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The 2013 Supreme Court decision in United States v. Windsor will change estate planning for same-sex married couples. They can now take advantage of the unlimited marital deduction, portability, gift-splitting and IRA inheri- tance strategies. So it may be possible for them to simplify their documents. State estate or inheritances taxes, in states that have them, remain a separate concern, in states where same-sex marriage is not legal. The U.S. Supreme Court may resolve the problem in a case that was pending as this book went to press. (For a more detailed discussion, see Chapter 4.)
To stay current about laws that may affect your estate plan, visit the Web site for this book, You can also reg- ister at the site to receive occasional e-mail notifications of recent articles, book updates, products and services, and follow the author on Twitter at
Impending good fortune. Whether you have made a promising investment
or own a business and are expecting a huge success (such as a sale or initial public offering, or the introduction of a revolutionary product), think about shifting some of the upside potential to family. Once the appreciation occurs, making transfers will consume more of your $5.43 million lifetime gift-tax ex- emption or require you to pay gift tax on a larger amount. If you can afford to transfer some holdings before they increase in value, that appreciation will be sheltered from both gift tax and estate tax. Various methods for making these transfers while minimizing or eliminating gift tax were discussed in Chapter 15.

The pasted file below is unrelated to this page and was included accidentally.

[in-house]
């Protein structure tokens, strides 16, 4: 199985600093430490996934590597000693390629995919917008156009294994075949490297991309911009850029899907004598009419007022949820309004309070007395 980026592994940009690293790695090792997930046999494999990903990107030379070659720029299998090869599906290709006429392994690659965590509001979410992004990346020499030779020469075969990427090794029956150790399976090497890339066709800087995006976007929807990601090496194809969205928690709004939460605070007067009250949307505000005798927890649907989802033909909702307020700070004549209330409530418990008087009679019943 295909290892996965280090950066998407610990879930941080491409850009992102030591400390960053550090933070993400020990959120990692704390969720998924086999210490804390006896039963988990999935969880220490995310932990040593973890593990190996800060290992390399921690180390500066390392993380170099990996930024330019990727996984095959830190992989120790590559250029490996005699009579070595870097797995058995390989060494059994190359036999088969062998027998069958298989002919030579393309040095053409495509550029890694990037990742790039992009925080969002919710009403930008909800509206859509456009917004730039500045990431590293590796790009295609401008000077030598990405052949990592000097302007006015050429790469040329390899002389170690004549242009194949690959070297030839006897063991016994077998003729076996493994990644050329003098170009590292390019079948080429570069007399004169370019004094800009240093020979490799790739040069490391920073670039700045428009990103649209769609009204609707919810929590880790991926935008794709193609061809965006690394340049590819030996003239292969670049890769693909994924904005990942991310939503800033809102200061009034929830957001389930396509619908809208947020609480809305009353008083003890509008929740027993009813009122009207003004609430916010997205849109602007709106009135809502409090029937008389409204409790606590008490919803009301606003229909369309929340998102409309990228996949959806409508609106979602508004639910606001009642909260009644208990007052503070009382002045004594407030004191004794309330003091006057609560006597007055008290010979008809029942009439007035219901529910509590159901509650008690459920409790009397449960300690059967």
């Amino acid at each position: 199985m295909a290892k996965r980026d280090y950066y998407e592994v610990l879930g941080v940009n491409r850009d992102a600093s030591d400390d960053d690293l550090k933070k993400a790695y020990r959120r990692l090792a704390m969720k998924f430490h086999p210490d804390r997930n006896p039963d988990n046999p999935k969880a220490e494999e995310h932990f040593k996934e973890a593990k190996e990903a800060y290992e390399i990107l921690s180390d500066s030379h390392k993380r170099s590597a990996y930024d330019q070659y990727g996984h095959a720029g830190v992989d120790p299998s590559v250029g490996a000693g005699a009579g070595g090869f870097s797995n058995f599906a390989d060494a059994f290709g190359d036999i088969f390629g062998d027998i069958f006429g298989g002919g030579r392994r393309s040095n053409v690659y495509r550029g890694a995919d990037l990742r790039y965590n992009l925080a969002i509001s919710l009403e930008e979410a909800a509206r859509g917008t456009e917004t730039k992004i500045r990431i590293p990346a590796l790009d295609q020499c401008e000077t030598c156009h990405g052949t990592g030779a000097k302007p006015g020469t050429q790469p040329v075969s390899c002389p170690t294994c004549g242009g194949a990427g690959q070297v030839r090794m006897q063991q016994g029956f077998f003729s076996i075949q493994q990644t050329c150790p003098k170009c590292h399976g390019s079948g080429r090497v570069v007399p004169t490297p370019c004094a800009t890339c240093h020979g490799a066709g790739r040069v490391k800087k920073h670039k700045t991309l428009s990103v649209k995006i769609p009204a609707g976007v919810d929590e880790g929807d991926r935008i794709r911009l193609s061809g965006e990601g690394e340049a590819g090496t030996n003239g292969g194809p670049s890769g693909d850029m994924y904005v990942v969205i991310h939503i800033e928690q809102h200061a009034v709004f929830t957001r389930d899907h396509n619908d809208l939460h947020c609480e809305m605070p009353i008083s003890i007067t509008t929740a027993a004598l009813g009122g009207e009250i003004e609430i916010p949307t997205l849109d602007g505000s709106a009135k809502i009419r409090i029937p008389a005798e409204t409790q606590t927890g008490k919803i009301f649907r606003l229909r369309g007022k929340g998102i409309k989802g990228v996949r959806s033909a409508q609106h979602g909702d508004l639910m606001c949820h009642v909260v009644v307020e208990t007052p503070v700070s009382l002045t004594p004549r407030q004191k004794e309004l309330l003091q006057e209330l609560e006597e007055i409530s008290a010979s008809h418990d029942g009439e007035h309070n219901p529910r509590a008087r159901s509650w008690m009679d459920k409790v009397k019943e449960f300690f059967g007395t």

Economic decline. The financial maelstrom that began in 2008, and has continued to have an effect, created extraordinary estate planning opportuni- ties. A combination of low asset values and the decline in interest rates used in structuring various wealth transfer tools drastically reduced the tax cost of making lifetime transfers, whether through gifts or intrafamily transactions.
Unfortunately, the same economic forces also made people extremely anxious about their own financial security and less inclined to reduce their net worth through lifetime transfers – even of beaten-down assets. Still, the potential to turn lemons into lemonade is something to remember. Strate- gies such as the grantor retained annuity trust, or GRAT, and installment sales to family members or to trusts for their benefit (covered in Chapter 15) create an income stream for the person making the transfer. This may be an attractive feature if you worry that reducing your net worth in order to save estate taxes later will leave you short of money.

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